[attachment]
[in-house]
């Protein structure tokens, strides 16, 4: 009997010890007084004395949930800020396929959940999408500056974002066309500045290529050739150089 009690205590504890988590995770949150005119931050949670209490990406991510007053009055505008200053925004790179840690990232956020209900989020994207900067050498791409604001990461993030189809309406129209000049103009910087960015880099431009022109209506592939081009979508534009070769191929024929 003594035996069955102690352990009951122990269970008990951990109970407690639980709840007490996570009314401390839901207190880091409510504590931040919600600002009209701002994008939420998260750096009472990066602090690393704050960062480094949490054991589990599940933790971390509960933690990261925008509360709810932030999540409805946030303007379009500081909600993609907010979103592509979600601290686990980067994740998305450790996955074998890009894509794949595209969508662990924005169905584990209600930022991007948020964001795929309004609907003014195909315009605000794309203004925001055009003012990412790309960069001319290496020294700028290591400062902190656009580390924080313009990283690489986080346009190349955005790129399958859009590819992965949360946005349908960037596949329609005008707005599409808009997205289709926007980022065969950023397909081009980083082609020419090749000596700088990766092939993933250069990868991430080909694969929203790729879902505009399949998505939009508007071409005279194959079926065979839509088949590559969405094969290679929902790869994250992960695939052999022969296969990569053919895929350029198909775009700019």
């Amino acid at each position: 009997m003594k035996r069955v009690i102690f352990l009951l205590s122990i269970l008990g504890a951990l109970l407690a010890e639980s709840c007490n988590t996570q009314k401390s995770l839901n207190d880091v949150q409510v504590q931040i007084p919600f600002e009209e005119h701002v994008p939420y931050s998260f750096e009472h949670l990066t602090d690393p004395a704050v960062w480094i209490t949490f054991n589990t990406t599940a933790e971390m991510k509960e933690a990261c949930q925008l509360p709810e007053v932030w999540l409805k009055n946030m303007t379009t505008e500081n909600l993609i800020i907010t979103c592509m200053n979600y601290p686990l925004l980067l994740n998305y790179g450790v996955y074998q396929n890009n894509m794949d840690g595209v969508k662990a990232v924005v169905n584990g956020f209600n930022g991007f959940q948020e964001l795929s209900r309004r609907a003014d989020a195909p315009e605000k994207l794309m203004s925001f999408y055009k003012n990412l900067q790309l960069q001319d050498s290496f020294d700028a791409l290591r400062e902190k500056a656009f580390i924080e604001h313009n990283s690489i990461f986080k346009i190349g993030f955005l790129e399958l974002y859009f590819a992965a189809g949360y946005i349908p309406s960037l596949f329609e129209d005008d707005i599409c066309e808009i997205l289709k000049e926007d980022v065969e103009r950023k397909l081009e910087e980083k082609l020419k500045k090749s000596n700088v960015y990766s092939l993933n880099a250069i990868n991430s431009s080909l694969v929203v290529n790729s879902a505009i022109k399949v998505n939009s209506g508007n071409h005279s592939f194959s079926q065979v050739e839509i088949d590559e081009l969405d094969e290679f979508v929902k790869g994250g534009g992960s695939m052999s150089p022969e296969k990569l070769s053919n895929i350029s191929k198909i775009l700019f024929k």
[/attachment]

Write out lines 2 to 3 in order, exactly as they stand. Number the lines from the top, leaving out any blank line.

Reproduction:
């Protein structure tokens, strides 16, 4: 009997010890007084004395949930800020396929959940999408500056974002066309500045290529050739150089 009690205590504890988590995770949150005119931050949670209490990406991510007053009055505008200053925004790179840690990232956020209900989020994207900067050498791409604001990461993030189809309406129209000049103009910087960015880099431009022109209506592939081009979508534009070769191929024929 003594035996069955102690352990009951122990269970008990951990109970407690639980709840007490996570009314401390839901207190880091409510504590931040919600600002009209701002994008939420998260750096009472990066602090690393704050960062480094949490054991589990599940933790971390509960933690990261925008509360709810932030999540409805946030303007379009500081909600993609907010979103592509979600601290686990980067994740998305450790996955074998890009894509794949595209969508662990924005169905584990209600930022991007948020964001795929309004609907003014195909315009605000794309203004925001055009003012990412790309960069001319290496020294700028290591400062902190656009580390924080313009990283690489986080346009190349955005790129399958859009590819992965949360946005349908960037596949329609005008707005599409808009997205289709926007980022065969950023397909081009980083082609020419090749000596700088990766092939993933250069990868991430080909694969929203790729879902505009399949998505939009508007071409005279194959079926065979839509088949590559969405094969290679929902790869994250992960695939052999022969296969990569053919895929350029198909775009700019």
């Amino acid at each position: 009997m003594k035996r069955v009690i102690f352990l009951l205590s122990i269970l008990g504890a951990l109970l407690a010890e639980s709840c007490n988590t996570q009314k401390s995770l839901n207190d880091v949150q409510v504590q931040i007084p919600f600002e009209e005119h701002v994008p939420y931050s998260f750096e009472h949670l990066t602090d690393p004395a704050v960062w480094i209490t949490f054991n589990t990406t599940a933790e971390m991510k509960e933690a990261c949930q925008l509360p709810e007053v932030w999540l409805k009055n946030m303007t379009t505008e500081n909600l993609i800020i907010t979103c592509m200053n979600y601290p686990l925004l980067l994740n998305y790179g450790v996955y074998q396929n890009n894509m794949d840690g595209v969508k662990a990232v924005v169905n584990g956020f209600n930022g991007f959940q948020e964001l795929s209900r309004r609907a003014d989020a195909p315009e605000k994207l794309m203004s925001f999408y055009k003012n990412l900067q790309l960069q001319d050498s290496f020294d700028a791409l290591r400062e902190k500056a656009f580390i924080e604001h313009n990283s690489i990461f986080k346009i190349g993030f955005l790129e399958l974002y859009f590819a992965a189809g949360y946005i349908p309406s960037l596949f329609e129209d005008d707005i599409c066309e808009i997205l289709k000049e926007d980022v065969e103009r950023k397909l081009e910087e980083k082609l020419k500045k090749s000596n700088v960015y990766s092939l993933n880099a250069i990868n991430s431009s080909l694969v929203v290529n790729s879902a505009i022109k399949v998505n939009s209506g508007n071409h005279s592939f194959s079926q065979v050739e839509i088949d590559e081009l969405d094969e290679f979508v929902k790869g994250g534009g992960s695939m052999s150089p022969e296969k990569l070769s053919n895929i350029s191929k198909i775009l700019f024929k």